The Thirteenth Sunday after Pentecost

August 19, 2018

John 6:51-58

It’s So Simple It Seems Difficult!

 

“I am the living bread that came down from heaven.  If anyone eats of this bread, he will live forever.  This bread is my flesh, which I will give for the life of the world.”  Then the Jews began to argue sharply among themselves, “How can this man give us his flesh to eat?”  Jesus said to them, “I tell you the truth, unless you eat the flesh of the Son of Man and drink his blood, you have no life in you.  Whoever eats my flesh and drinks my blood has eternal life, and I will raise him up at the last day.  For my flesh is real food and my blood is real drink.  Whoever eats my flesh and drinks my blood remains in me, and I in him.  Just as the living Father sent me and I live because of the Father, so the one who feeds on me will live because of me.  This is the bread that came down from heaven.  Your forefathers ate manna and died, but he who feeds on this bread will live forever.”   (NIV1984)

 

 

Dear brothers and sisters in Christ,

 

As many of you have heard me say on more than one occasion, when I was at the Seminary my all time favorite professor was Dr. Siegbert Becker.  Dr. Becker taught a class called Dogmatics— which is the study of all the various dogma, all the various teachings, of the Bible.  Dr. Becker told us that one of the things he truly appreciated about the Christian faith is that it makes no sense!  All the other religions on the face of this earth are quite logical.  They either bring God down to a level where we human beings can understand Him and relate to Him, or they elevate us human beings to a level where we don’t really need God.  And when it comes to salvation every religion outside of the Biblical/Christian religion either teaches that we have nothing to worry about since there is no such thing as “sin,” or “hell” or the “devil,” or they teach that your salvation is dependant on what you do— a decision that you make or the works that you perform.  It’s all very logical!  The point Dr. Becker was striving to make is that since Christianity is not logical and since the Christian faith makes no sense to our mortal way of thinking all the dogma, all the teachings proclaimed in the Bible had to be revealed to us.  In other words, we never would have come up with this on our own!  (Holding up the Bible)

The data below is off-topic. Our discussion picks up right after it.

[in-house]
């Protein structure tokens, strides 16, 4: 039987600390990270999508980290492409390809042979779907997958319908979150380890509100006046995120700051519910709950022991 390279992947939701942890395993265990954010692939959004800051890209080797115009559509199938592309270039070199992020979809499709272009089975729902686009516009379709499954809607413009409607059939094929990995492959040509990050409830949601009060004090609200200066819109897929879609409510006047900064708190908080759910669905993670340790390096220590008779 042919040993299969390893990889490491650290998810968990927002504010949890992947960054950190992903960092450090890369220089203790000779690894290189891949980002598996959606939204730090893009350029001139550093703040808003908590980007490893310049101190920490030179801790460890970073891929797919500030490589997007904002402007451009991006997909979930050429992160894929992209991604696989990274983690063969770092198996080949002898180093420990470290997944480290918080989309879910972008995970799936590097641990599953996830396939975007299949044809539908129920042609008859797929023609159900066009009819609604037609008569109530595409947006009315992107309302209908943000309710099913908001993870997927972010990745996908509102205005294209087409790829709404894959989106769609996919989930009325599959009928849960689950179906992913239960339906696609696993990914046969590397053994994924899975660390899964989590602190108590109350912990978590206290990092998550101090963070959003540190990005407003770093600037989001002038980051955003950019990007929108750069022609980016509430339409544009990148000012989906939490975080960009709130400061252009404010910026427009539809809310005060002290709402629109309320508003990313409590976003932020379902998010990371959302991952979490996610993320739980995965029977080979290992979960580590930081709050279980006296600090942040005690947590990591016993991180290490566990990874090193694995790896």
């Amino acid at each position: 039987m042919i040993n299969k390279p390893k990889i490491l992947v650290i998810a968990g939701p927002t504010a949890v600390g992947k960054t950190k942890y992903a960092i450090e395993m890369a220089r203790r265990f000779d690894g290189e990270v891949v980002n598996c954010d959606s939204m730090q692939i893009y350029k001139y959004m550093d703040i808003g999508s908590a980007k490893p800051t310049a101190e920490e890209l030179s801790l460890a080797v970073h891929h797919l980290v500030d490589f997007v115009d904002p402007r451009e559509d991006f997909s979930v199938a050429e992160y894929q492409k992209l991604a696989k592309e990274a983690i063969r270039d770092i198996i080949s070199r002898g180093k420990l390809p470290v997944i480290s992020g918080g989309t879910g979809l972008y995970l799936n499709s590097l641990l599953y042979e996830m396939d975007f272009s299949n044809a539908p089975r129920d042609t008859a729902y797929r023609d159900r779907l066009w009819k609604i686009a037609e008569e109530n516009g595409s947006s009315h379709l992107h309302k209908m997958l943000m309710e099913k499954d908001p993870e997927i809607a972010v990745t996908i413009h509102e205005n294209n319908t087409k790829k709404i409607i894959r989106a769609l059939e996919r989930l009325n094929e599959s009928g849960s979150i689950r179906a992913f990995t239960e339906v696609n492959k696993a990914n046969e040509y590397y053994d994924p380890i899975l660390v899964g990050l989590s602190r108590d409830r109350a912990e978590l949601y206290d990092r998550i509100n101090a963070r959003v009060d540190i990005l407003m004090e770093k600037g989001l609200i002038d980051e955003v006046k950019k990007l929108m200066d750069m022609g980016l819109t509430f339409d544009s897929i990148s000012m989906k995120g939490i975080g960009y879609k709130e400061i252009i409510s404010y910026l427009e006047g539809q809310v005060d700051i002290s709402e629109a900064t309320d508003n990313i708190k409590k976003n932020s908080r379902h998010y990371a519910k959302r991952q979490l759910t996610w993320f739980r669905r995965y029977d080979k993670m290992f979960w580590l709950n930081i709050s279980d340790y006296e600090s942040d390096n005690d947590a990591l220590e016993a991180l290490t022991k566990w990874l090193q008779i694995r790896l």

The reason I bring this up today, my friends, is that our sermon text for this morning can be very difficult to understand.  These words were difficult for the people to understand when Jesus first spoke them and they are still difficult for many people to understand today.  Therefore, my goal today is twofold.  First, I hope to help you understand what Jesus is not saying here in our text.  Then I hope to help you understand what Jesus is saying here in our text.  To that end let’s study this portion of Scripture under the theme:  It’s So Simple It Seems Difficult!